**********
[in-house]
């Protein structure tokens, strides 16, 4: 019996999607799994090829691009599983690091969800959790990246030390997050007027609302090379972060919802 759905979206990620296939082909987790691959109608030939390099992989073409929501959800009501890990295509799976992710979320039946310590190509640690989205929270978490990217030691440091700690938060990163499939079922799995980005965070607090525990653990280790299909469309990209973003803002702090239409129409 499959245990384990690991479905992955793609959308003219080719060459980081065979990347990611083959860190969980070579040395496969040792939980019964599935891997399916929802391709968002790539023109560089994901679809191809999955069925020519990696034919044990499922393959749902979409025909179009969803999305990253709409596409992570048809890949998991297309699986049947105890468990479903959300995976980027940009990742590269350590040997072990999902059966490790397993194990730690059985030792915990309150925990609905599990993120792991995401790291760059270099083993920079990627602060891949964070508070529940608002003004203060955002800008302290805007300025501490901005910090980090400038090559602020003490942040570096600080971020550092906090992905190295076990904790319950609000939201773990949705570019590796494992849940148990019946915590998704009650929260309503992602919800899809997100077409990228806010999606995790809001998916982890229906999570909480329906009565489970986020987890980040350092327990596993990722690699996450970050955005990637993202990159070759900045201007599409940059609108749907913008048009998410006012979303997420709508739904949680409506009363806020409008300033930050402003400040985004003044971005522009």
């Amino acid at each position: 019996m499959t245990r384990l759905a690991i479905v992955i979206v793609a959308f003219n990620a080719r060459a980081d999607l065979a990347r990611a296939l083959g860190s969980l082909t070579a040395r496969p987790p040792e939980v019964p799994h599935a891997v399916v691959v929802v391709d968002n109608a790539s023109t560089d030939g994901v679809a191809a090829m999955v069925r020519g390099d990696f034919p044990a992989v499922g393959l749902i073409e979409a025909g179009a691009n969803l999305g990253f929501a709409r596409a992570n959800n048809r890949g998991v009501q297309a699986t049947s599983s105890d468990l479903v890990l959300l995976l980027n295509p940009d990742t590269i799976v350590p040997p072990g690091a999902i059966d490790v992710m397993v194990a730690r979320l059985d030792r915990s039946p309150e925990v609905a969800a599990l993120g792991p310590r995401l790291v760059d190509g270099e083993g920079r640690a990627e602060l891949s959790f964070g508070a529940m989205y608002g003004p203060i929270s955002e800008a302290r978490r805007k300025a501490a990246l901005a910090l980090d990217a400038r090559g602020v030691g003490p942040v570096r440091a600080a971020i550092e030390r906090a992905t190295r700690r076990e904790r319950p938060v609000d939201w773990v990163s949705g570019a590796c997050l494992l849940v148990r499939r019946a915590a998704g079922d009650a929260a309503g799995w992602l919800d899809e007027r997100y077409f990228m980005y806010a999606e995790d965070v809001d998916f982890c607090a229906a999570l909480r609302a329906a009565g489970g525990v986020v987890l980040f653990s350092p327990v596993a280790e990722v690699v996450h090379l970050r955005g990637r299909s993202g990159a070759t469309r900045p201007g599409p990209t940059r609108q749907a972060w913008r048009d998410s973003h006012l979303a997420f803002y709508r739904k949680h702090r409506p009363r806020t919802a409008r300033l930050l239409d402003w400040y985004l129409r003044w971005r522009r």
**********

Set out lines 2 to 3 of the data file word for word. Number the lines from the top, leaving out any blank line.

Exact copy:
């Protein structure tokens, strides 16, 4: 019996999607799994090829691009599983690091969800959790990246030390997050007027609302090379972060919802 759905979206990620296939082909987790691959109608030939390099992989073409929501959800009501890990295509799976992710979320039946310590190509640690989205929270978490990217030691440091700690938060990163499939079922799995980005965070607090525990653990280790299909469309990209973003803002702090239409129409 499959245990384990690991479905992955793609959308003219080719060459980081065979990347990611083959860190969980070579040395496969040792939980019964599935891997399916929802391709968002790539023109560089994901679809191809999955069925020519990696034919044990499922393959749902979409025909179009969803999305990253709409596409992570048809890949998991297309699986049947105890468990479903959300995976980027940009990742590269350590040997072990999902059966490790397993194990730690059985030792915990309150925990609905599990993120792991995401790291760059270099083993920079990627602060891949964070508070529940608002003004203060955002800008302290805007300025501490901005910090980090400038090559602020003490942040570096600080971020550092906090992905190295076990904790319950609000939201773990949705570019590796494992849940148990019946915590998704009650929260309503992602919800899809997100077409990228806010999606995790809001998916982890229906999570909480329906009565489970986020987890980040350092327990596993990722690699996450970050955005990637993202990159070759900045201007599409940059609108749907913008048009998410006012979303997420709508739904949680409506009363806020409008300033930050402003400040985004003044971005522009």
């Amino acid at each position: 019996m499959t245990r384990l759905a690991i479905v992955i979206v793609a959308f003219n990620a080719r060459a980081d999607l065979a990347r990611a296939l083959g860190s969980l082909t070579a040395r496969p987790p040792e939980v019964p799994h599935a891997v399916v691959v929802v391709d968002n109608a790539s023109t560089d030939g994901v679809a191809a090829m999955v069925r020519g390099d990696f034919p044990a992989v499922g393959l749902i073409e979409a025909g179009a691009n969803l999305g990253f929501a709409r596409a992570n959800n048809r890949g998991v009501q297309a699986t049947s599983s105890d468990l479903v890990l959300l995976l980027n295509p940009d990742t590269i799976v350590p040997p072990g690091a999902i059966d490790v992710m397993v194990a730690r979320l059985d030792r915990s039946p309150e925990v609905a969800a599990l993120g792991p310590r995401l790291v760059d190509g270099e083993g920079r640690a990627e602060l891949s959790f964070g508070a529940m989205y608002g003004p203060i929270s955002e800008a302290r978490r805007k300025a501490a990246l901005a910090l980090d990217a400038r090559g602020v030691g003490p942040v570096r440091a600080a971020i550092e030390r906090a992905t190295r700690r076990e904790r319950p938060v609000d939201w773990v990163s949705g570019a590796c997050l494992l849940v148990r499939r019946a915590a998704g079922d009650a929260a309503g799995w992602l919800d899809e007027r997100y077409f990228m980005y806010a999606e995790d965070v809001d998916f982890c607090a229906a999570l909480r609302a329906a009565g489970g525990v986020v987890l980040f653990s350092p327990v596993a280790e990722v690699v996450h090379l970050r955005g990637r299909s993202g990159a070759t469309r900045p201007g599409p990209t940059r609108q749907a972060w913008r048009d998410s973003h006012l979303a997420f803002y709508r739904k949680h702090r409506p009363r806020t919802a409008r300033l930050l239409d402003w400040y985004l129409r003044w971005r522009r």